Central America has become a treacherous place for anti-corruption professionals like Luiz Antonio Marrey. Government backlash to a regionwide anti-corruption movement has cost more than a few prominent prosecutors and judges their jobs, or worse.
But as the 64-year-old Brazilian prepared to step down this summer as head of the Organization of American States’ anti-corruption mission in Honduras, it was clear that he was departing on his own terms.
“My mandate is over, and it is never about the person. It is about the institution,” Marrey told AQ.
Inspired by the UN’s CICIG commission in Guatemala, the OAS’ Mission to Support the Fight Against Corruption and Impunity in Honduras (MACCIH) has helped Honduran authorities prosecute 12 corruption cases against businesses and public officials, including a former first lady and members of Congress. Besides its support for investigations, the Mission is also helping devise structural reforms to strengthen judicial and prosecutorial institutions in Honduras.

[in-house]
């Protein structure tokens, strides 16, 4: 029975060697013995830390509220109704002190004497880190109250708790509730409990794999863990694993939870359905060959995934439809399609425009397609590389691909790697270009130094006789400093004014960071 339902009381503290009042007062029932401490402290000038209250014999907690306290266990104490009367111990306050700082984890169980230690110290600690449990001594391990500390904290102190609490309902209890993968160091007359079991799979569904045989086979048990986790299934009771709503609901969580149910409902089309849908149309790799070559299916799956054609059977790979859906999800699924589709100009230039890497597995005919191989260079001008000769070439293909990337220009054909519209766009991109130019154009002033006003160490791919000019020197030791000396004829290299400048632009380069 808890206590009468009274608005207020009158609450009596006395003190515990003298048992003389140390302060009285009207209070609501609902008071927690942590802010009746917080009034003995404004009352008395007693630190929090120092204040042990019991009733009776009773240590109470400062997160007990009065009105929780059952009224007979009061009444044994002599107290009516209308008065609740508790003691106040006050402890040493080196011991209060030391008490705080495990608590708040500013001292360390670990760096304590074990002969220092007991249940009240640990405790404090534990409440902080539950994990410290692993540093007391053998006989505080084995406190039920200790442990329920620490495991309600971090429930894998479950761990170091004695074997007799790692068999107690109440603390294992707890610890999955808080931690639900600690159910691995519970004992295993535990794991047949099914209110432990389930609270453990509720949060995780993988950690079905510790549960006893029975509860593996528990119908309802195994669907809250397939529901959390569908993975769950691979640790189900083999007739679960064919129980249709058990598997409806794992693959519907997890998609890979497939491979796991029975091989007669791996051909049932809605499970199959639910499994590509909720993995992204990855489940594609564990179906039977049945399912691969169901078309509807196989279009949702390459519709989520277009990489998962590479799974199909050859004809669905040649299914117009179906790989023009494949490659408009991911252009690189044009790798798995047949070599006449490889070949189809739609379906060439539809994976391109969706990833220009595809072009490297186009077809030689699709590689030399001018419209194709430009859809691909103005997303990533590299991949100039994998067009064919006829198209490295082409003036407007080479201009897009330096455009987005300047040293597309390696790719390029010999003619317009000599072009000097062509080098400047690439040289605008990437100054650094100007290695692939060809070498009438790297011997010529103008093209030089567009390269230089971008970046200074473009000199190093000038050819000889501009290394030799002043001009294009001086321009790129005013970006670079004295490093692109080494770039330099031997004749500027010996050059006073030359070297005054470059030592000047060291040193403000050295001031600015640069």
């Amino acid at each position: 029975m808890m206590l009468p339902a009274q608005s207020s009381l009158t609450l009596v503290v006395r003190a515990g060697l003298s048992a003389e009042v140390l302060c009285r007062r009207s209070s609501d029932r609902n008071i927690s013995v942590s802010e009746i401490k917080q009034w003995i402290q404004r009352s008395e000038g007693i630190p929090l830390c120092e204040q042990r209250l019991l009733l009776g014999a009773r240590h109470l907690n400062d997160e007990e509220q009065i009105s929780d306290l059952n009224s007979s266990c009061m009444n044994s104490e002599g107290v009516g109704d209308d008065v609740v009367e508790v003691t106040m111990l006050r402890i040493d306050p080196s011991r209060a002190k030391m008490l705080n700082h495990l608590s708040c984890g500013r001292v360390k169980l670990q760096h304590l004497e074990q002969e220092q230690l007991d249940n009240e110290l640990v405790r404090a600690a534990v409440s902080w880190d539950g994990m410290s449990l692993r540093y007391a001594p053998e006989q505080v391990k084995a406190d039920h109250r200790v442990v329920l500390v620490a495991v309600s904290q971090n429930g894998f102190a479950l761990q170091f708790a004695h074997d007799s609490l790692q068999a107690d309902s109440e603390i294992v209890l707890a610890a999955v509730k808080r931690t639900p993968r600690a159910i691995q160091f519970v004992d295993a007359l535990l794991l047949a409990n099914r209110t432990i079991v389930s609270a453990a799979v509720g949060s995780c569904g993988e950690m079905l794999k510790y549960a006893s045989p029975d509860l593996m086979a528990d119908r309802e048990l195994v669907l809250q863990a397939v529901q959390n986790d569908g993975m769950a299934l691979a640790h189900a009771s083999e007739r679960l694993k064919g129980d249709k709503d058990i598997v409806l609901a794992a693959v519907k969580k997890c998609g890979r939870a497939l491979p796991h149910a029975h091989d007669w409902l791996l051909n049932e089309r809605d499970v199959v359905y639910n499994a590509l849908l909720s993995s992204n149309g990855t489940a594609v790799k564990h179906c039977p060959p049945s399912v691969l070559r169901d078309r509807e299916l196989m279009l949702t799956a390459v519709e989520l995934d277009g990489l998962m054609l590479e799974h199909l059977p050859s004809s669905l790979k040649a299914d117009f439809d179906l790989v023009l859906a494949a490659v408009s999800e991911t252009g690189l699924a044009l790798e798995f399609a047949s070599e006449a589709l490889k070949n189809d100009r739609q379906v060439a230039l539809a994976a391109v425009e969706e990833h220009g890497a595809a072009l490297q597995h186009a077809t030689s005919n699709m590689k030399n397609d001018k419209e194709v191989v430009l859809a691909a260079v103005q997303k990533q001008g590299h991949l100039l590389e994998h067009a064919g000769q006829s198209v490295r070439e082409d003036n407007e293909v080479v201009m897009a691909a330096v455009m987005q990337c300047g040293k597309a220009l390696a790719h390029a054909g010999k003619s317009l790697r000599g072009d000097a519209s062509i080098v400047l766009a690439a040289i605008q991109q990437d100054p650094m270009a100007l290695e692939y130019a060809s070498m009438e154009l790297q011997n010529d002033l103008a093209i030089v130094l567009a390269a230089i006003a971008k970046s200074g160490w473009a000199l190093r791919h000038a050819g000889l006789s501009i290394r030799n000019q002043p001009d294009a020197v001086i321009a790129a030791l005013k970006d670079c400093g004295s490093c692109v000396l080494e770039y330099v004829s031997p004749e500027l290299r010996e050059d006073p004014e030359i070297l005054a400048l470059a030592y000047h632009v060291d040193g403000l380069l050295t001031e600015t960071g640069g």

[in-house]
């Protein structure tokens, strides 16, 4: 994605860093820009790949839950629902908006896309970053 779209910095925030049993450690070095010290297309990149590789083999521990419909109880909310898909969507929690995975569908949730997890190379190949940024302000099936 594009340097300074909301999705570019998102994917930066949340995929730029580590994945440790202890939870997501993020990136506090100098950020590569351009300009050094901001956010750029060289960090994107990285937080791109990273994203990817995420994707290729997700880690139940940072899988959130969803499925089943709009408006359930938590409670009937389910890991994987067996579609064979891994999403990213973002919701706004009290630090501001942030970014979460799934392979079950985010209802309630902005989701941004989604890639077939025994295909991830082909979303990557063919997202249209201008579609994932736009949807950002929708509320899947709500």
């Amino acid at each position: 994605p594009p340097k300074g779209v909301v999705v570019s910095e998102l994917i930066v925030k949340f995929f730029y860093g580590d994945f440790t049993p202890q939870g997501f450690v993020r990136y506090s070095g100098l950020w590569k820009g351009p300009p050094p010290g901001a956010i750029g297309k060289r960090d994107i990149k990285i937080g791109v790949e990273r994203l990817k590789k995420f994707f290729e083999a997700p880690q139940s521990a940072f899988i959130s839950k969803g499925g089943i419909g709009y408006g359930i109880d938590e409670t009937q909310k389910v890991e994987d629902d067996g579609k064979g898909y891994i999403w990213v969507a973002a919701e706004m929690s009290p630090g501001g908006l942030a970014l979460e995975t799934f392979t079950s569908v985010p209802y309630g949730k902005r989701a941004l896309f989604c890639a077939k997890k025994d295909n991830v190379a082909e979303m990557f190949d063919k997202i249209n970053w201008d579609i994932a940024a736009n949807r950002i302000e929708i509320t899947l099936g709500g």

Their success so far has raised concerns that the MACCIH agreement may be allowed to expire in 2020.
“There are a lot of people who would like to see us go,” Marrey told AQ. “The agreement can be renewed, but many powerful people are arguing that it has to go back for congressional approval.”
Marrey said the relationship between MACCIH officials and the Honduran government is cordial, but that he sees animosity among the political and economic elites “because it rattles the way of doing things.”
Marrey, who has spent four decades pursuing white-collar crime, is familiar with that type of pressure. As a state prosecutor in São Paulo, he helped the capital city recoup millions in illicit funds held offshore by Paulo Maluf, a well-known politician who was active from the 1960s until his arrest for corruption in 2018.
Marrey believes that an effective judiciary must be built brick by brick and said that strengthening the rule of law in Honduras, where institutions lack independence and prosecutors have little job security, will require patience.
“It took us 30 years in Brazil, since the 1988 constitution strengthened the public prosecutors’ office, to get to where we are now,” he said.